Note that this is a conditional statement. The rest relies on the accuracy of the first part. As i said above, we may never know whether or not the first part is true, but if it is, then Zimmerman (or anyone, police or civilian) had a right to defend himself. And this would be true even if Zimmerman is a racist asshole who only followed Martin because he was a black kid walking through a gated neighborhood.
Also, as others have pointed out, the law is precise not only in its particular requirements, but also in areas related to jurisdiction, and you don’t do yourself any favors by citing a California law to bolster your argument for a Florida case. I know this is frustrating, because at some level we might like to think that the standards and the rules should be the same everywhere, but they’re not, and something that might be OK in San Diego might not be in Sanford, and vice versa.
I’ve accused Bricker quite a few times in the past of conflating legal arguments, on the one hand, with moral or principled arguments, on the other. He has, on numerous occasions, waded into discussions about morals and principles with legal opinions, as if every argument about right and wrong could just be solved by an appeal to the law. It’s a jackass move, he’s been called on it by me and by others, and i haven’t seen him do it for a while.
But you’re falling into the same trap, only from the opposite end of the spectrum. You see what appears to you to be a case of injustice, a moral wrong that needs righting, and you make the mistake of arguing that the legal system conforms (or should conform) to your sense of right and wrong, of fair and unfair, and of good and bad. I share many of your moral and principled concerns about this case, but we need to recognize that there are good reasons that our criminal justice system requires proof of guilt beyond a reasonable doubt, and that our concerns about this case, while not unreasonable or irrational or unfounded, might not be reflected in the legal outcome of the case.
I’d like to suggest that you stay out of the Zimmerman thread for a while, and maybe leave the whole issue alone until the trial, when things may become clearer, or at least will be laid out in a systematic fashion. Right now, it seems that you’re making yourself a bit crazy with this debate, to no real purpose. I’ve hardly seen you in any other threads for ages; why don’t you get involved in a few less serious discussions, and save yourself some heartache?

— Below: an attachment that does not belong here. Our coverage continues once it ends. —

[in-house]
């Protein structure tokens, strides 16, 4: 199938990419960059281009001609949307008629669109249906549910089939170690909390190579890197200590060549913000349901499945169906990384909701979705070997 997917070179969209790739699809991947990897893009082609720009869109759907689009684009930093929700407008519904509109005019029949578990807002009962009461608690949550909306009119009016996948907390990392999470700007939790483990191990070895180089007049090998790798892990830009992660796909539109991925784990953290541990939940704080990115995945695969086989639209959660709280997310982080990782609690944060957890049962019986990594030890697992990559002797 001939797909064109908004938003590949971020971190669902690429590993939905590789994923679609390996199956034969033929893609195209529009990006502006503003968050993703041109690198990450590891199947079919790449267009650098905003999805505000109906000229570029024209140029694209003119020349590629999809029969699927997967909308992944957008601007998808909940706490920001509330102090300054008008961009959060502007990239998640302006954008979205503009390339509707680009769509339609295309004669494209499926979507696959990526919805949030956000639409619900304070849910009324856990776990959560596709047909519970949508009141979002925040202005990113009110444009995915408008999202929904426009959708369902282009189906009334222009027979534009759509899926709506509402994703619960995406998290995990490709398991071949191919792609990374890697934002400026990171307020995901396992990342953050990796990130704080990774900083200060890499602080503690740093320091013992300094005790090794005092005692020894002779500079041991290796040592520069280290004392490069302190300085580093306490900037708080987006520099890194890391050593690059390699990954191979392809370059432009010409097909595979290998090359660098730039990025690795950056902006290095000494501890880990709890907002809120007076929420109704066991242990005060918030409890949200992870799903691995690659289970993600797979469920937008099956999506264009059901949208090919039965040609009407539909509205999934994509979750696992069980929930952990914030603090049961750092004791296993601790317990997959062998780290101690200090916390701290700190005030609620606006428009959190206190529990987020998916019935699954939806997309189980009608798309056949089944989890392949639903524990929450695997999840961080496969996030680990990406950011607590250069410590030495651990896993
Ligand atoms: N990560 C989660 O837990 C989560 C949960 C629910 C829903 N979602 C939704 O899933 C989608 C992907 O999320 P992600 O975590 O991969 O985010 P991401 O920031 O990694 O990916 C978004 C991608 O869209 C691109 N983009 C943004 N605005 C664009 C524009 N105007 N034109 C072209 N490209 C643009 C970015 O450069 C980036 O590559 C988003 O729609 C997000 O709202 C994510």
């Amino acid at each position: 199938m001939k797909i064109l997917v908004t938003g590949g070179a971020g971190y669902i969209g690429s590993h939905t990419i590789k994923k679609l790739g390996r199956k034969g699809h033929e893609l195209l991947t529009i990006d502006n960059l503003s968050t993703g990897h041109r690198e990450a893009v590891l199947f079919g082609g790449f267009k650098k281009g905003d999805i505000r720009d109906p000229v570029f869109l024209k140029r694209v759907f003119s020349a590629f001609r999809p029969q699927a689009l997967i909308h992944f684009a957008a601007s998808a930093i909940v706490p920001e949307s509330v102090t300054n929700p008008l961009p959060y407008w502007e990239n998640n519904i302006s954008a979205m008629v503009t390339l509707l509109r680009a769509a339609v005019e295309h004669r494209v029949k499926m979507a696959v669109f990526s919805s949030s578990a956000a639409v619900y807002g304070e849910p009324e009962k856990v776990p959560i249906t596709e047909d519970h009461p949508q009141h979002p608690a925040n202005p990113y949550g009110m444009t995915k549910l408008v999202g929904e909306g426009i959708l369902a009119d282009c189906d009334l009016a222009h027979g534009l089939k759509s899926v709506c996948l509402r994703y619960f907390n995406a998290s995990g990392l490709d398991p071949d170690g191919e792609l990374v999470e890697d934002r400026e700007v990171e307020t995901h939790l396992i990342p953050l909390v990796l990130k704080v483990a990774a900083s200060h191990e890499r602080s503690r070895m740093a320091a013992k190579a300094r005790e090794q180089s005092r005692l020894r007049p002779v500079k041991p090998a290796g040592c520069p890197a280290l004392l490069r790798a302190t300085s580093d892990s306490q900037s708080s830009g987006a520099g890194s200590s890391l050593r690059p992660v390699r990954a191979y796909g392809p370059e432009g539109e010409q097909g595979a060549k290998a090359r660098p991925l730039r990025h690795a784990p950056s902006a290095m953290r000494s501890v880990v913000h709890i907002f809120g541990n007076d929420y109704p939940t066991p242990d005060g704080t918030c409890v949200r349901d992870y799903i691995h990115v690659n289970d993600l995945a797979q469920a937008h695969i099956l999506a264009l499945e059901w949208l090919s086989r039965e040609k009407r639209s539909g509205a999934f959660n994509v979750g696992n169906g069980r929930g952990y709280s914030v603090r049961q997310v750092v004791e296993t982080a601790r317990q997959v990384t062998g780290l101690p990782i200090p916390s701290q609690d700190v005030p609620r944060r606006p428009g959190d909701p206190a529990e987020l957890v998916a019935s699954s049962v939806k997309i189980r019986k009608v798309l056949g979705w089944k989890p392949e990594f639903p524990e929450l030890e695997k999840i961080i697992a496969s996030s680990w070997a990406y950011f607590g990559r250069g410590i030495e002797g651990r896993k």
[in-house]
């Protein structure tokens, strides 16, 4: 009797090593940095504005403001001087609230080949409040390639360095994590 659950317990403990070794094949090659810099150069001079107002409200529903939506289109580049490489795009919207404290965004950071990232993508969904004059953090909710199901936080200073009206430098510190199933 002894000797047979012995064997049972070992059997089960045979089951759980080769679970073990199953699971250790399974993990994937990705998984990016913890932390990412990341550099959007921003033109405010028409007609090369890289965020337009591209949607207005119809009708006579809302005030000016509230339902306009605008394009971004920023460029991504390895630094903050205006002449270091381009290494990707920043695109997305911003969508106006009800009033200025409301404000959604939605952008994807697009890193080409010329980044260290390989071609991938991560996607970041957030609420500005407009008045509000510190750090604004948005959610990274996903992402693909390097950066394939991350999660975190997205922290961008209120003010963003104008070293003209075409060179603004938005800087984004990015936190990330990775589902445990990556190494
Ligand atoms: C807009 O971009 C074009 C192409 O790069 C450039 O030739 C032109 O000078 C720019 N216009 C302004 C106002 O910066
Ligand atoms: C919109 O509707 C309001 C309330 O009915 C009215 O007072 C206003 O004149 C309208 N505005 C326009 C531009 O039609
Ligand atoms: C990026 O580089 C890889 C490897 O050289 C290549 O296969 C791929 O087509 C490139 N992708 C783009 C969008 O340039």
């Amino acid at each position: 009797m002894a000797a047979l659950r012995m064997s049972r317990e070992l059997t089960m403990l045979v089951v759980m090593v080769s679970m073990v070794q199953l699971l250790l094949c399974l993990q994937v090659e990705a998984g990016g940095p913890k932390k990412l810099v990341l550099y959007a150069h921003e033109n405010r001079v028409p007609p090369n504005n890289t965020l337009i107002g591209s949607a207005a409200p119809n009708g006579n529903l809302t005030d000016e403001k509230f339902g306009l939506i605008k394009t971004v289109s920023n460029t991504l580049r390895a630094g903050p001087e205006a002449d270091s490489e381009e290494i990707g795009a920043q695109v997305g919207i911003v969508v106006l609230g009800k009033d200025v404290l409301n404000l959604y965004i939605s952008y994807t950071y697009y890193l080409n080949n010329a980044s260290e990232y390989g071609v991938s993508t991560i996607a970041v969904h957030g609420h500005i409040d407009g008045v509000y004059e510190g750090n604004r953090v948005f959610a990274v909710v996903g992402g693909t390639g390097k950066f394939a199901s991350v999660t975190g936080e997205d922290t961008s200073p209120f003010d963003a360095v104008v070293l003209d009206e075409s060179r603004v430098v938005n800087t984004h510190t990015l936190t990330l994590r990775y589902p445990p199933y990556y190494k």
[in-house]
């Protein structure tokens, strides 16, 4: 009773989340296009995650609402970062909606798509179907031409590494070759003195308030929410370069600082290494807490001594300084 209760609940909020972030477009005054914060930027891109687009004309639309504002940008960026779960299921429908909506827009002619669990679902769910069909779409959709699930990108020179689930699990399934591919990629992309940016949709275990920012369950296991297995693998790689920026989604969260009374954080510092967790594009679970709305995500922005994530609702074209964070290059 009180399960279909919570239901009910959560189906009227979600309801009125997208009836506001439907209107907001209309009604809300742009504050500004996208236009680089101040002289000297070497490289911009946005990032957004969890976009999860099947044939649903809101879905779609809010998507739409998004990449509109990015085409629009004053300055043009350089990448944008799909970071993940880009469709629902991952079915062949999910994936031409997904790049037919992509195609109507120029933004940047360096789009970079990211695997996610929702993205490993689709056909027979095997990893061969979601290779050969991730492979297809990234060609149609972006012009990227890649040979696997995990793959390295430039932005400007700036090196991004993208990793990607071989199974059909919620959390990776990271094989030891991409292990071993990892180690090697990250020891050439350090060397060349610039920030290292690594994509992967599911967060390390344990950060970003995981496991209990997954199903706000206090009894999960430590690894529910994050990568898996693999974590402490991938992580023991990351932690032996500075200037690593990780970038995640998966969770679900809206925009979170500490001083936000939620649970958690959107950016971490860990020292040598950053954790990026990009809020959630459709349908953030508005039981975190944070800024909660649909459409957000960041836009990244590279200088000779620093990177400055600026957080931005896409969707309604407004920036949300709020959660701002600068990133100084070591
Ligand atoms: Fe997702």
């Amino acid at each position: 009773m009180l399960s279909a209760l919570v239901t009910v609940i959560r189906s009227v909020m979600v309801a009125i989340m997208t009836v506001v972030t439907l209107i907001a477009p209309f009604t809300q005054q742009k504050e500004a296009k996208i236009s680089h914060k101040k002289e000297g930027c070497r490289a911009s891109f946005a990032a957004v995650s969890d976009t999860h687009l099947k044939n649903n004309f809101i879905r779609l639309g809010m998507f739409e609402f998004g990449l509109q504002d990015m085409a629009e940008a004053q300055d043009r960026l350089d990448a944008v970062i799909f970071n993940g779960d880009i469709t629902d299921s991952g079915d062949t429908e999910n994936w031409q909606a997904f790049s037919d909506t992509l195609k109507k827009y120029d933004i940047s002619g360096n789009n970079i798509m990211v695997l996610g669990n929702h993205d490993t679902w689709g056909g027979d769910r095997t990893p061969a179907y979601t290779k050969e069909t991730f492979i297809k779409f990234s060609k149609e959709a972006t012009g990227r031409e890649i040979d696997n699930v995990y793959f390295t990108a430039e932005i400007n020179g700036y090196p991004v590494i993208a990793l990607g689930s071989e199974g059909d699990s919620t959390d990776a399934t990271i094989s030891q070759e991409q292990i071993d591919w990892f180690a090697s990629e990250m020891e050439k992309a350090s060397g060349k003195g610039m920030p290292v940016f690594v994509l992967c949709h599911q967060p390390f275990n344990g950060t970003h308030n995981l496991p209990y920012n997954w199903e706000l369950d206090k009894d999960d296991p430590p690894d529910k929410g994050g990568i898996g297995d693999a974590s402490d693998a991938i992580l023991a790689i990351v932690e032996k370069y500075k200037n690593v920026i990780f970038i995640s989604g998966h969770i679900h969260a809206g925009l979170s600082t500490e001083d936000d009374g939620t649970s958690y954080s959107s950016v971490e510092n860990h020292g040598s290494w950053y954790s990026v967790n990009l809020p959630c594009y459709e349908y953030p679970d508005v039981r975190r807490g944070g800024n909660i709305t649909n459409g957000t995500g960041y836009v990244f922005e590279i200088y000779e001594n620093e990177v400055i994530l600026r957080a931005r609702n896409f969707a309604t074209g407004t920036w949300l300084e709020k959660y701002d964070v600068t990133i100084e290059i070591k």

I’m not dismissing your concerns about this case; as i said, i share a lot of them. But i think you’d benefit from stepping back from the debate for a while, if only for your own peace of mind.
What does this mean to you? To me, it clearly means that it’s not enough to have probable cause to make an arrest. A crime has to actually be committed AND there must be probable cause. And the finder of that fact is not the arrester, it’s the judicial system.
If a judge found that Martin was provoked into punching Zimmerman and thus not even a misdemeanor (let alone a felony), then that automatically means the arrest was unlawful.
It directly relates to why people hate lawyers. I sometimes wonder if many lawyers aren’t a little Asperger-y or something, including Bricker. It does take something a little unusual to make this mistake multiple times, and I don’t think it’s trolling. I think it’s honestly how his mind works.
It has nothing to do with accuracy of the first part. A private citizen is not the arbiter of when a felony has been committed. That tasks goes to the judicial system.
A single punch in the face is not necessarily a felony. It’s not even a misdemeanor if a careful review of the circumstances leads to the determination that the punch was provoked. Stalking someone at night could certainly lead to such a determination.
You’re an intelligent poster. Do you really think it’s legal to respond to a possible broken nose with potentially lethal gunfire? I’m talking generally, not in some extreme, once-in-a-lifetime-in-Texas kind of thing. I’m purely working off the hypothetical in the OP, not the alleged events in Zimmerman’s actual narrative. Bricker is arguing that not only is legal to conduct a citizen’s arrest after being punched; he’s also saying it’s legal to shoot someone in retaliation for being punched and also detain them under the conditions of his hypothetical.
If I’m wrong about something, I have no problems copping to it. But what he’s written is not just wrong. It’s wreckless. All we need is someone to google “citizens arrest” and have them read his opinion that it’s legal to shoot people for relatively minor offenses and then hold them against their will. It’s the making for Zimmerman v.2.0.
:rolleyes: (and that goes for the mhendo quote as well)
I’ve seen Bricker (and other lawyers, including myself) take great pains to point out that we are only discussing the legal aspect (in my case (but not Bricker’s) because I believe discussing the “moral” aspect is a meaningless waste of time).
What often happens is that people are discussing the “morality” of a situation, someone says something that alludes to the legalities of it, Bricker (or another lawyer) weighs in on the legal angle, and then the likes of you two dumbasses accuse Bricker (or the other lawyer) of conflating the law and “morality.”
And yet there have also been times when he has not taken such pains, and has responded to an issue of morality or principle with a legal argument. He has even, on a few occasions, admitted to doing this.
I’m not interested in what you do, because you don’t interest me at all.